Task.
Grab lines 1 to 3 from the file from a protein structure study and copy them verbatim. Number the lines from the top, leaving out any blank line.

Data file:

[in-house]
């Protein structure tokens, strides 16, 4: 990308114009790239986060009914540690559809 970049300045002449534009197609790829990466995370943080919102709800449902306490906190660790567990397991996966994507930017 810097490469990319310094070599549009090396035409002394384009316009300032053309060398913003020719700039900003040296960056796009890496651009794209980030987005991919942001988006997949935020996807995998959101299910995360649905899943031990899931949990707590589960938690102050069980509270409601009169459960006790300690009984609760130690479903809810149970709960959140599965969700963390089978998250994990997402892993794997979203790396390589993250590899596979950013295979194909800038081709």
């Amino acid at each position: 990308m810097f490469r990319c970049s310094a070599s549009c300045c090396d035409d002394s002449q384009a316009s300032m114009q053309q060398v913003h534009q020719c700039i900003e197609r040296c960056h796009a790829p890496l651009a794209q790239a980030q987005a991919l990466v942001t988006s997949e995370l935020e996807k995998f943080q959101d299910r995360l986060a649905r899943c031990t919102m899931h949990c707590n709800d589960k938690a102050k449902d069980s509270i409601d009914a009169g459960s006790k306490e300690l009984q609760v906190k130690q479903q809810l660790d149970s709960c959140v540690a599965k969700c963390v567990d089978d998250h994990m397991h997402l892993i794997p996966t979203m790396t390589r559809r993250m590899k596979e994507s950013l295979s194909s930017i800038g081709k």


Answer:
[in-house]
């Protein structure tokens, strides 16, 4: 990308114009790239986060009914540690559809 970049300045002449534009197609790829990466995370943080919102709800449902306490906190660790567990397991996966994507930017 810097490469990319310094070599549009090396035409002394384009316009300032053309060398913003020719700039900003040296960056796009890496651009794209980030987005991919942001988006997949935020996807995998959101299910995360649905899943031990899931949990707590589960938690102050069980509270409601009169459960006790300690009984609760130690479903809810149970709960959140599965969700963390089978998250994990997402892993794997979203790396390589993250590899596979950013295979194909800038081709």
């Amino acid at each position: 990308m810097f490469r990319c970049s310094a070599s549009c300045c090396d035409d002394s002449q384009a316009s300032m114009q053309q060398v913003h534009q020719c700039i900003e197609r040296c960056h796009a790829p890496l651009a794209q790239a980030q987005a991919l990466v942001t988006s997949e995370l935020e996807k995998f943080q959101d299910r995360l986060a649905r899943c031990t919102m899931h949990c707590n709800d589960k938690a102050k449902d069980s509270i409601d009914a009169g459960s006790k306490e300690l009984q609760v906190k130690q479903q809810l660790d149970s709960c959140v540690a599965k969700c963390v567990d089978d998250h994990m397991h997402l892993i794997p996966t979203m790396t390589r559809r993250m590899k596979e994507s950013l295979s194909s930017i800038g081709k």